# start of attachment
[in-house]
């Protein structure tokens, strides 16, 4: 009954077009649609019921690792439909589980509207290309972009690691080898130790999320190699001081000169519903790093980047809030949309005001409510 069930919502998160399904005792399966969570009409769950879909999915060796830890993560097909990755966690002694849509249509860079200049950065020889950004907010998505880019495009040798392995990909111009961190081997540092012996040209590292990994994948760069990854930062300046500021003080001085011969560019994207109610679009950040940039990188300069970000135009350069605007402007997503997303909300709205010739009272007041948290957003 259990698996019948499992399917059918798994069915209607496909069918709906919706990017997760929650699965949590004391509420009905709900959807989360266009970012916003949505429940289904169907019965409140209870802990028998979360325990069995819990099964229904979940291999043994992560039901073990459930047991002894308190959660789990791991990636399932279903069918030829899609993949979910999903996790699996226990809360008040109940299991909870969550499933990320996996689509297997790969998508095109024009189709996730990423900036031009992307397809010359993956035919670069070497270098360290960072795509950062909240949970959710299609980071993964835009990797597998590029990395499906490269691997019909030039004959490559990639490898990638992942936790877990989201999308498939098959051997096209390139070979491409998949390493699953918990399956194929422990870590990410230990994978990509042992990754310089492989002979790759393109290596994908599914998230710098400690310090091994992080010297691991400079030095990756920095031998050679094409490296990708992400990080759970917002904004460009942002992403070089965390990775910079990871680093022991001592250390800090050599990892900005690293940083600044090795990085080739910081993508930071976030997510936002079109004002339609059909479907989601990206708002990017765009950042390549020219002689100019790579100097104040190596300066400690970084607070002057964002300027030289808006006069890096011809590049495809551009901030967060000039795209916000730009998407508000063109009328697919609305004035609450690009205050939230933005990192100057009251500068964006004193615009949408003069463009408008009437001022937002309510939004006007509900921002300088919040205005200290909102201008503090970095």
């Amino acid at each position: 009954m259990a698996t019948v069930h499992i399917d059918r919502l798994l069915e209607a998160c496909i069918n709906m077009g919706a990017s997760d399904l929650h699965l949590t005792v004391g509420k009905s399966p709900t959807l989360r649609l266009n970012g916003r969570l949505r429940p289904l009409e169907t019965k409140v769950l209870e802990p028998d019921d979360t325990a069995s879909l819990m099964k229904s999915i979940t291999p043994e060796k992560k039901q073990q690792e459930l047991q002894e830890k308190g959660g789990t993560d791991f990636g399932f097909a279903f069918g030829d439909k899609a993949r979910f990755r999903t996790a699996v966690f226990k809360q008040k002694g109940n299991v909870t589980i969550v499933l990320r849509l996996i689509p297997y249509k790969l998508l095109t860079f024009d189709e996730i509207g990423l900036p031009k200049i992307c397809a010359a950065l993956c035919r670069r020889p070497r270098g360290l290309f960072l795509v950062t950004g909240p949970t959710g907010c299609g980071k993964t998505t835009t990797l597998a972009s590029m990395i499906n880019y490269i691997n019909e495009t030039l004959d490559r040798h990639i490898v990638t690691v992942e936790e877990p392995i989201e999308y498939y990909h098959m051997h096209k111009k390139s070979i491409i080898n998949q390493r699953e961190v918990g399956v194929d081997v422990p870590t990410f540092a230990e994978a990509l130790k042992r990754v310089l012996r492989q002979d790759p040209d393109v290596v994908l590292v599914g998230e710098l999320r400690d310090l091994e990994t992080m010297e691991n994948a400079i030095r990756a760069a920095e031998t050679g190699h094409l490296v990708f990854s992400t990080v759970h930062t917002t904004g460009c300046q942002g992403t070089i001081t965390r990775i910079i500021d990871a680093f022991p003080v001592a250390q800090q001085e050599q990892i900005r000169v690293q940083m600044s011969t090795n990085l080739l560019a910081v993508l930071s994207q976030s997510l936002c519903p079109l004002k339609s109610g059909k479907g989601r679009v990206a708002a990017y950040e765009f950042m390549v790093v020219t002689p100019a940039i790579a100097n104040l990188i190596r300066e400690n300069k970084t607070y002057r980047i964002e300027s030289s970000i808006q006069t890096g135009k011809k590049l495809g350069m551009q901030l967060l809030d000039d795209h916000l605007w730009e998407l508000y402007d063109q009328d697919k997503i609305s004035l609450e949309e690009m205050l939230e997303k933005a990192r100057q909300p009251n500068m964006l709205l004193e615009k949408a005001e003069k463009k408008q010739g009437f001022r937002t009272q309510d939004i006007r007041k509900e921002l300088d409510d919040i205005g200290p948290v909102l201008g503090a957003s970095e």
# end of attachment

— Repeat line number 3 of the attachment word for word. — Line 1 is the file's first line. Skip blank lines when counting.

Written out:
């Amino acid at each position: 009954m259990a698996t019948v069930h499992i399917d059918r919502l798994l069915e209607a998160c496909i069918n709906m077009g919706a990017s997760d399904l929650h699965l949590t005792v004391g509420k009905s399966p709900t959807l989360r649609l266009n970012g916003r969570l949505r429940p289904l009409e169907t019965k409140v769950l209870e802990p028998d019921d979360t325990a069995s879909l819990m099964k229904s999915i979940t291999p043994e060796k992560k039901q073990q690792e459930l047991q002894e830890k308190g959660g789990t993560d791991f990636g399932f097909a279903f069918g030829d439909k899609a993949r979910f990755r999903t996790a699996v966690f226990k809360q008040k002694g109940n299991v909870t589980i969550v499933l990320r849509l996996i689509p297997y249509k790969l998508l095109t860079f024009d189709e996730i509207g990423l900036p031009k200049i992307c397809a010359a950065l993956c035919r670069r020889p070497r270098g360290l290309f960072l795509v950062t950004g909240p949970t959710g907010c299609g980071k993964t998505t835009t990797l597998a972009s590029m990395i499906n880019y490269i691997n019909e495009t030039l004959d490559r040798h990639i490898v990638t690691v992942e936790e877990p392995i989201e999308y498939y990909h098959m051997h096209k111009k390139s070979i491409i080898n998949q390493r699953e961190v918990g399956v194929d081997v422990p870590t990410f540092a230990e994978a990509l130790k042992r990754v310089l012996r492989q002979d790759p040209d393109v290596v994908l590292v599914g998230e710098l999320r400690d310090l091994e990994t992080m010297e691991n994948a400079i030095r990756a760069a920095e031998t050679g190699h094409l490296v990708f990854s992400t990080v759970h930062t917002t904004g460009c300046q942002g992403t070089i001081t965390r990775i910079i500021d990871a680093f022991p003080v001592a250390q800090q001085e050599q990892i900005r000169v690293q940083m600044s011969t090795n990085l080739l560019a910081v993508l930071s994207q976030s997510l936002c519903p079109l004002k339609s109610g059909k479907g989601r679009v990206a708002a990017y950040e765009f950042m390549v790093v020219t002689p100019a940039i790579a100097n104040l990188i190596r300066e400690n300069k970084t607070y002057r980047i964002e300027s030289s970000i808006q006069t890096g135009k011809k590049l495809g350069m551009q901030l967060l809030d000039d795209h916000l605007w730009e998407l508000y402007d063109q009328d697919k997503i609305s004035l609450e949309e690009m205050l939230e997303k933005a990192r100057q909300p009251n500068m964006l709205l004193e615009k949408a005001e003069k463009k408008q010739g009437f001022r937002t009272q309510d939004i006007r007041k509900e921002l300088d409510d919040i205005g200290p948290v909102l201008g503090a957003s970095e």